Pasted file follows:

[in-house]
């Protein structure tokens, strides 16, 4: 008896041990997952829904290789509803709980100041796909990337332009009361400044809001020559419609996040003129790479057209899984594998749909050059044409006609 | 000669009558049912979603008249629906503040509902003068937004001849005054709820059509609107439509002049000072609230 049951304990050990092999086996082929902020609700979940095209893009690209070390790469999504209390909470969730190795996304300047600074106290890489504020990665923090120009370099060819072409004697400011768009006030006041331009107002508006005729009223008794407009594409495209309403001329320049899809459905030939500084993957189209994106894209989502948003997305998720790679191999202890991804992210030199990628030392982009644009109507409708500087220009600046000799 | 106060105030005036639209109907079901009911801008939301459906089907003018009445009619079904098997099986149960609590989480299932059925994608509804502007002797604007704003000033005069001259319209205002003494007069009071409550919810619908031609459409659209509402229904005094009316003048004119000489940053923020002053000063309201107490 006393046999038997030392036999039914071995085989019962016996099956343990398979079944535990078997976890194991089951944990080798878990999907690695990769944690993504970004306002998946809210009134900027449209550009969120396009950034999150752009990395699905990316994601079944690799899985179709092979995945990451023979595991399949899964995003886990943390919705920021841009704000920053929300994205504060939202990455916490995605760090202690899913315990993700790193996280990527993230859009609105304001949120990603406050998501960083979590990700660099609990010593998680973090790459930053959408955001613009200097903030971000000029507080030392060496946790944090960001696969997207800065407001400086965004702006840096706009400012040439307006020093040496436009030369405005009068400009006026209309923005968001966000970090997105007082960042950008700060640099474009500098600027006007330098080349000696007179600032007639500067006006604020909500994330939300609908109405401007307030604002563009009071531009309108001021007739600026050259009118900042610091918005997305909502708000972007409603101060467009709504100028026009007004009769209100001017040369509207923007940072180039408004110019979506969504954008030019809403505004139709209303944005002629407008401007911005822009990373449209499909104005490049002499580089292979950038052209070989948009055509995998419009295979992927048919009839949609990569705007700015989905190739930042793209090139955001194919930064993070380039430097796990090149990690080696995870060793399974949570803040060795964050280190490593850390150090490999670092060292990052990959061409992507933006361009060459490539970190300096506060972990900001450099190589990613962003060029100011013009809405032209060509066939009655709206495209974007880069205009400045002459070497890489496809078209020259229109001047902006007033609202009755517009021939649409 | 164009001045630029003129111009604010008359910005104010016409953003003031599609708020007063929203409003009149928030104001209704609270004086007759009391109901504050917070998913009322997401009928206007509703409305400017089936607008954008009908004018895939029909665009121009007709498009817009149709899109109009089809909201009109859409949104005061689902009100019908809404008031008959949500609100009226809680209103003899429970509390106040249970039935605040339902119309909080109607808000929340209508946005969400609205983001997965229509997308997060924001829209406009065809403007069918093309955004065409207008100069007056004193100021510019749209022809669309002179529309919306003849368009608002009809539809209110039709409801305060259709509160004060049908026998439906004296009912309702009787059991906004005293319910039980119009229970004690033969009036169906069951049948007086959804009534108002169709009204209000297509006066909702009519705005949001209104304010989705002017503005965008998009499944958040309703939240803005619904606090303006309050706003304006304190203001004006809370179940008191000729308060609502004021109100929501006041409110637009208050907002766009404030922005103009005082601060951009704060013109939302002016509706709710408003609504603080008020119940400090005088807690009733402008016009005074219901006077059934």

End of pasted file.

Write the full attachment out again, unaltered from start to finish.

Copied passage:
[in-house]
């Protein structure tokens, strides 16, 4: 008896041990997952829904290789509803709980100041796909990337332009009361400044809001020559419609996040003129790479057209899984594998749909050059044409006609 | 000669009558049912979603008249629906503040509902003068937004001849005054709820059509609107439509002049000072609230 049951304990050990092999086996082929902020609700979940095209893009690209070390790469999504209390909470969730190795996304300047600074106290890489504020990665923090120009370099060819072409004697400011768009006030006041331009107002508006005729009223008794407009594409495209309403001329320049899809459905030939500084993957189209994106894209989502948003997305998720790679191999202890991804992210030199990628030392982009644009109507409708500087220009600046000799 | 106060105030005036639209109907079901009911801008939301459906089907003018009445009619079904098997099986149960609590989480299932059925994608509804502007002797604007704003000033005069001259319209205002003494007069009071409550919810619908031609459409659209509402229904005094009316003048004119000489940053923020002053000063309201107490 006393046999038997030392036999039914071995085989019962016996099956343990398979079944535990078997976890194991089951944990080798878990999907690695990769944690993504970004306002998946809210009134900027449209550009969120396009950034999150752009990395699905990316994601079944690799899985179709092979995945990451023979595991399949899964995003886990943390919705920021841009704000920053929300994205504060939202990455916490995605760090202690899913315990993700790193996280990527993230859009609105304001949120990603406050998501960083979590990700660099609990010593998680973090790459930053959408955001613009200097903030971000000029507080030392060496946790944090960001696969997207800065407001400086965004702006840096706009400012040439307006020093040496436009030369405005009068400009006026209309923005968001966000970090997105007082960042950008700060640099474009500098600027006007330098080349000696007179600032007639500067006006604020909500994330939300609908109405401007307030604002563009009071531009309108001021007739600026050259009118900042610091918005997305909502708000972007409603101060467009709504100028026009007004009769209100001017040369509207923007940072180039408004110019979506969504954008030019809403505004139709209303944005002629407008401007911005822009990373449209499909104005490049002499580089292979950038052209070989948009055509995998419009295979992927048919009839949609990569705007700015989905190739930042793209090139955001194919930064993070380039430097796990090149990690080696995870060793399974949570803040060795964050280190490593850390150090490999670092060292990052990959061409992507933006361009060459490539970190300096506060972990900001450099190589990613962003060029100011013009809405032209060509066939009655709206495209974007880069205009400045002459070497890489496809078209020259229109001047902006007033609202009755517009021939649409 | 164009001045630029003129111009604010008359910005104010016409953003003031599609708020007063929203409003009149928030104001209704609270004086007759009391109901504050917070998913009322997401009928206007509703409305400017089936607008954008009908004018895939029909665009121009007709498009817009149709899109109009089809909201009109859409949104005061689902009100019908809404008031008959949500609100009226809680209103003899429970509390106040249970039935605040339902119309909080109607808000929340209508946005969400609205983001997965229509997308997060924001829209406009065809403007069918093309955004065409207008100069007056004193100021510019749209022809669309002179529309919306003849368009608002009809539809209110039709409801305060259709509160004060049908026998439906004296009912309702009787059991906004005293319910039980119009229970004690033969009036169906069951049948007086959804009534108002169709009204209000297509006066909702009519705005949001209104304010989705002017503005965008998009499944958040309703939240803005619904606090303006309050706003304006304190203001004006809370179940008191000729308060609502004021109100929501006041409110637009208050907002766009404030922005103009005082601060951009704060013109939302002016509706709710408003609504603080008020119940400090005088807690009733402008016009005074219901006077059934």